And this played out in the performance. You would never believe them if they told you they had never worked on stage before, it was like second nature to them. In fact they seemed more relaxed than they do with their videos.
Beyond their sketches and “behind the scenes” discussions that had the audience in stitches for the 1 hour and fifty minute show (with no intermission), as well as the show-stopping song sung by “Hope” (Mezzo-Soprano and comedic actor Hannah Kuykendall), the connection between the cast and the audience for the audience participation segments was an interaction as real and genuine as it gets. It would be really easy to dismiss this as “well they are actors and this is part of their schtick.”
But no, these actors are not professional stage actors and only Hannah had “significant” stage experience compared the rest of the cast. Heck, Eric Hall is an IT Geek by day, and IT guys are not necessarily known for smooth interpersonal skills!:). I wish I had the chance to talk to him for a few minutes but I did not. Before these four stage performances were they spent upwards of nine years producing content in front of cameras and a small crew, not the general public.
As the show came to the “curtain call”, Robert did not just acknowledge the Morton technical crew by pointing at them as you see the casts in most shows do. He made it a point to thank each and everyone by name and the jobs they did.
With the show over, they did not just retreat to their dressing rooms to later come out for “stage door” meet and greet of a few minutes. No, they had a special area where audience members could have their pictures taken with the cast on their own phones.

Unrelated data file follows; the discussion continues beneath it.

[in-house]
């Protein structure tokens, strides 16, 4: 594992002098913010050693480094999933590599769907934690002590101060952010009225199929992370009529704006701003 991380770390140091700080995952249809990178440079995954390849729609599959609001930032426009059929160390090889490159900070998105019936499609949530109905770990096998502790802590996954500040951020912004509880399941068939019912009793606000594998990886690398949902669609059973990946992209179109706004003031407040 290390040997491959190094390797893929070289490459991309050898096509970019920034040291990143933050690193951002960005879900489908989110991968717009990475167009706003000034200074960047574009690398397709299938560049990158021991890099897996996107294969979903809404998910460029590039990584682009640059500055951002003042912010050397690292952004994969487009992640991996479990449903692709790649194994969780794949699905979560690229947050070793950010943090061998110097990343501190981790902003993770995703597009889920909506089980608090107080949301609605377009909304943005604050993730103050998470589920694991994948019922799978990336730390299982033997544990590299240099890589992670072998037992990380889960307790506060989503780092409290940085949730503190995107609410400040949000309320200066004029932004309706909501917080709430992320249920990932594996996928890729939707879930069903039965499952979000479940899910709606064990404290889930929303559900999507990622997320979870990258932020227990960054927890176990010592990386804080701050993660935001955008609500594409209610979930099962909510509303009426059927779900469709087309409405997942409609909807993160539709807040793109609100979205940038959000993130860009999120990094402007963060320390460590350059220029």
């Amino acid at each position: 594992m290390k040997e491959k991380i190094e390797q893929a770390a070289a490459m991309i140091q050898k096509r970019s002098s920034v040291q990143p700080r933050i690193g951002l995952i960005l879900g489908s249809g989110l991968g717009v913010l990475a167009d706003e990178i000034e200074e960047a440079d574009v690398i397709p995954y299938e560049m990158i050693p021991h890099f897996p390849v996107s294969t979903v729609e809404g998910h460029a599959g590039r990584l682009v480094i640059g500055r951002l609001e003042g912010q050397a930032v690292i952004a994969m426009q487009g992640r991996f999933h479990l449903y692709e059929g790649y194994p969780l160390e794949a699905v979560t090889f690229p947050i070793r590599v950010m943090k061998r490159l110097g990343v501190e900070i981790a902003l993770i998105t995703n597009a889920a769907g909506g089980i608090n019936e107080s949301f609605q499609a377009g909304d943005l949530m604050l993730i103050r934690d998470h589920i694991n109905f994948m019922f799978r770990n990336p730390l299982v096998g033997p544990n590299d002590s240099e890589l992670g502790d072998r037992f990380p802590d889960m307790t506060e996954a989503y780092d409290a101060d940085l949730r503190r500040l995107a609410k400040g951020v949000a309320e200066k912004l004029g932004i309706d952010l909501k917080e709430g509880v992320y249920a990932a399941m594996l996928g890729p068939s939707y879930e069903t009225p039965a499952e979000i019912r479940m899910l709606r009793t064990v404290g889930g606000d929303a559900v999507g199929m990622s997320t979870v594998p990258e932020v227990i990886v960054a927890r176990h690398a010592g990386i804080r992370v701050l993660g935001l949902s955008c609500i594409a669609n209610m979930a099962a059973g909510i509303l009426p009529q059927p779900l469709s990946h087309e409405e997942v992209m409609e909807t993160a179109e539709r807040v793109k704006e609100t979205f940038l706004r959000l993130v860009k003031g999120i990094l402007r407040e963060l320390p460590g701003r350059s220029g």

Marketing tool? Sure.
But they treated every single person in the line that snaked through the lobby and onto the sidewalk as the most important person in the world at that moment. They did not just shoo them away after the snap of the photo. They talked with them, asked them their names, and signed autographs for them. And they did this for each of the four shows.
Earlier I mentioned the traditional audience I have seen at the Morton Theatre over the years and knowing a large chinch of them.
This audience? I did not see a single sole that I knew except my co-usher Alan Cason . While I know some came from outside of Athens, including Jimmy from Georgia Tech who came because “nobody does comedy sketches about the ACC”, I hope that if this the first time locals have been inside the Morton Theatre that they return for more and different shows to support this historic performance space that is one of Athens’ pure treasures.

Oh and the best line of the show came in a sketch taking place after the 1980 Natty, where three UGA fans are asking a fortune telling machine about the future and when UGA will win one again. After a few set up lines the Swami in the machine says:
“You might want to save some of that positive energy for the Ray Goff years.”
Sure hope Ray didn’t come to the show!:)”